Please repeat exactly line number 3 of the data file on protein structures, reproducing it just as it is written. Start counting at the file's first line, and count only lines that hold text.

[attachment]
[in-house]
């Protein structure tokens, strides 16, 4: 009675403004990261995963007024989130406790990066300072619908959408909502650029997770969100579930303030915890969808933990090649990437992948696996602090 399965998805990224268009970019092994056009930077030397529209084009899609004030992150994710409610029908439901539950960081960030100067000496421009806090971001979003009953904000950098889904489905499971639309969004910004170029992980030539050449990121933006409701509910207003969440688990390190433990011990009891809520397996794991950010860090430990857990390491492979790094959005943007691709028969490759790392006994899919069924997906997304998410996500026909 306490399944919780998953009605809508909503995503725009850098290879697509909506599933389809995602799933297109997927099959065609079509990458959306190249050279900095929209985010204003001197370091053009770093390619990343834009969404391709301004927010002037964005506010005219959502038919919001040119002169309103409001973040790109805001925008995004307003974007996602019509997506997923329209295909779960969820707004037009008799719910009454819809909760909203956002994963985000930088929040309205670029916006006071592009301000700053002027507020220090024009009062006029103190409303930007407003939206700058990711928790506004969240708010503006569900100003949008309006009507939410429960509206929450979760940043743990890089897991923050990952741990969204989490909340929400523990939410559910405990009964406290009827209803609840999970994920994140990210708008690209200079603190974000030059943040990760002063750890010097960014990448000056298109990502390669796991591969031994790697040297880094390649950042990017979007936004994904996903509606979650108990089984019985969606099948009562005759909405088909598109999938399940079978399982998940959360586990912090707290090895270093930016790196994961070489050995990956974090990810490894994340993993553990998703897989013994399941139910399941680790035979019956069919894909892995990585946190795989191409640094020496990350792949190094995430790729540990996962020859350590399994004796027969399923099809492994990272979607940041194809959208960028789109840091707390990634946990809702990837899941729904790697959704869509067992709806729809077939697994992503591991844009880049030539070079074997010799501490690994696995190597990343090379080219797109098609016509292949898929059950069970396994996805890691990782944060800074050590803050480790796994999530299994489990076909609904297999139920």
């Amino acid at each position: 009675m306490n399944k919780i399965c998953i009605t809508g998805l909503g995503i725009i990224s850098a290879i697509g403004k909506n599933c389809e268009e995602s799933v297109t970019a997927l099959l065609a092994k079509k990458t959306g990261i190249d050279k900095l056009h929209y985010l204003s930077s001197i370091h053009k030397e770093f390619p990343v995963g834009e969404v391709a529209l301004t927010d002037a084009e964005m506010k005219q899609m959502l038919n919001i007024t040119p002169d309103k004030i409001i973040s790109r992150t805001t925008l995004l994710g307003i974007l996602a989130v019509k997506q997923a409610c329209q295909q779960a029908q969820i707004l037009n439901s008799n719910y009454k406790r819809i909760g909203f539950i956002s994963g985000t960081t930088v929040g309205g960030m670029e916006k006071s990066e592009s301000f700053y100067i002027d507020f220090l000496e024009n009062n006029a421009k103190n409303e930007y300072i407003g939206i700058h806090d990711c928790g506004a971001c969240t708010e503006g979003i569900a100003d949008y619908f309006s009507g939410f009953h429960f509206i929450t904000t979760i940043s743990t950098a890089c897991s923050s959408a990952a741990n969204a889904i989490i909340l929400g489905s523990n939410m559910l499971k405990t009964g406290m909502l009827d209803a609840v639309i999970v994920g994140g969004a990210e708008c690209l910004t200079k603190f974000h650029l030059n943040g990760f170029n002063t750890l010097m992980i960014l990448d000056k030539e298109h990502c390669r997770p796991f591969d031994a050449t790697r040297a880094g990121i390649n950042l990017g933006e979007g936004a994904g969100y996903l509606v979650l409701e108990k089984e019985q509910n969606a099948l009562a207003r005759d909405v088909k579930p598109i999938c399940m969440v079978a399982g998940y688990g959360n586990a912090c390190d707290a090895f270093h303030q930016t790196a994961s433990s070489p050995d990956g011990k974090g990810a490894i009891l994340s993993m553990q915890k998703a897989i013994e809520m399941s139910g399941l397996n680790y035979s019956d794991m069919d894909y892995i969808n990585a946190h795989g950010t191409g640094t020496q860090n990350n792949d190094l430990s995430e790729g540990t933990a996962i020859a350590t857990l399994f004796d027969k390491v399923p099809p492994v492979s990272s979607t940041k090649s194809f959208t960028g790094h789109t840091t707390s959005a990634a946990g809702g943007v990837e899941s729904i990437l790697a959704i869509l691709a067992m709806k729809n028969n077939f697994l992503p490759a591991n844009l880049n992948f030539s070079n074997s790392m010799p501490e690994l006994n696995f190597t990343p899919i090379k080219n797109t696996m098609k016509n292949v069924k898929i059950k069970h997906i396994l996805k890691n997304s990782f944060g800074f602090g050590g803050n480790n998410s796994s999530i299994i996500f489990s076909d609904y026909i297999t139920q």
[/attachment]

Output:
């Amino acid at each position: 009675m306490n399944k919780i399965c998953i009605t809508g998805l909503g995503i725009i990224s850098a290879i697509g403004k909506n599933c389809e268009e995602s799933v297109t970019a997927l099959l065609a092994k079509k990458t959306g990261i190249d050279k900095l056009h929209y985010l204003s930077s001197i370091h053009k030397e770093f390619p990343v995963g834009e969404v391709a529209l301004t927010d002037a084009e964005m506010k005219q899609m959502l038919n919001i007024t040119p002169d309103k004030i409001i973040s790109r992150t805001t925008l995004l994710g307003i974007l996602a989130v019509k997506q997923a409610c329209q295909q779960a029908q969820i707004l037009n439901s008799n719910y009454k406790r819809i909760g909203f539950i956002s994963g985000t960081t930088v929040g309205g960030m670029e916006k006071s990066e592009s301000f700053y100067i002027d507020f220090l000496e024009n009062n006029a421009k103190n409303e930007y300072i407003g939206i700058h806090d990711c928790g506004a971001c969240t708010e503006g979003i569900a100003d949008y619908f309006s009507g939410f009953h429960f509206i929450t904000t979760i940043s743990t950098a890089c897991s923050s959408a990952a741990n969204a889904i989490i909340l929400g489905s523990n939410m559910l499971k405990t009964g406290m909502l009827d209803a609840v639309i999970v994920g994140g969004a990210e708008c690209l910004t200079k603190f974000h650029l030059n943040g990760f170029n002063t750890l010097m992980i960014l990448d000056k030539e298109h990502c390669r997770p796991f591969d031994a050449t790697r040297a880094g990121i390649n950042l990017g933006e979007g936004a994904g969100y996903l509606v979650l409701e108990k089984e019985q509910n969606a099948l009562a207003r005759d909405v088909k579930p598109i999938c399940m969440v079978a399982g998940y688990g959360n586990a912090c390190d707290a090895f270093h303030q930016t790196a994961s433990s070489p050995d990956g011990k974090g990810a490894i009891l994340s993993m553990q915890k998703a897989i013994e809520m399941s139910g399941l397996n680790y035979s019956d794991m069919d894909y892995i969808n990585a946190h795989g950010t191409g640094t020496q860090n990350n792949d190094l430990s995430e790729g540990t933990a996962i020859a350590t857990l399994f004796d027969k390491v399923p099809p492994v492979s990272s979607t940041k090649s194809f959208t960028g790094h789109t840091t707390s959005a990634a946990g809702g943007v990837e899941s729904i990437l790697a959704i869509l691709a067992m709806k729809n028969n077939f697994l992503p490759a591991n844009l880049n992948f030539s070079n074997s790392m010799p501490e690994l006994n696995f190597t990343p899919i090379k080219n797109t696996m098609k016509n292949v069924k898929i059950k069970h997906i396994l996805k890691n997304s990782f944060g800074f602090g050590g803050n480790n998410s796994s999530i299994i996500f489990s076909d609904y026909i297999t139920q």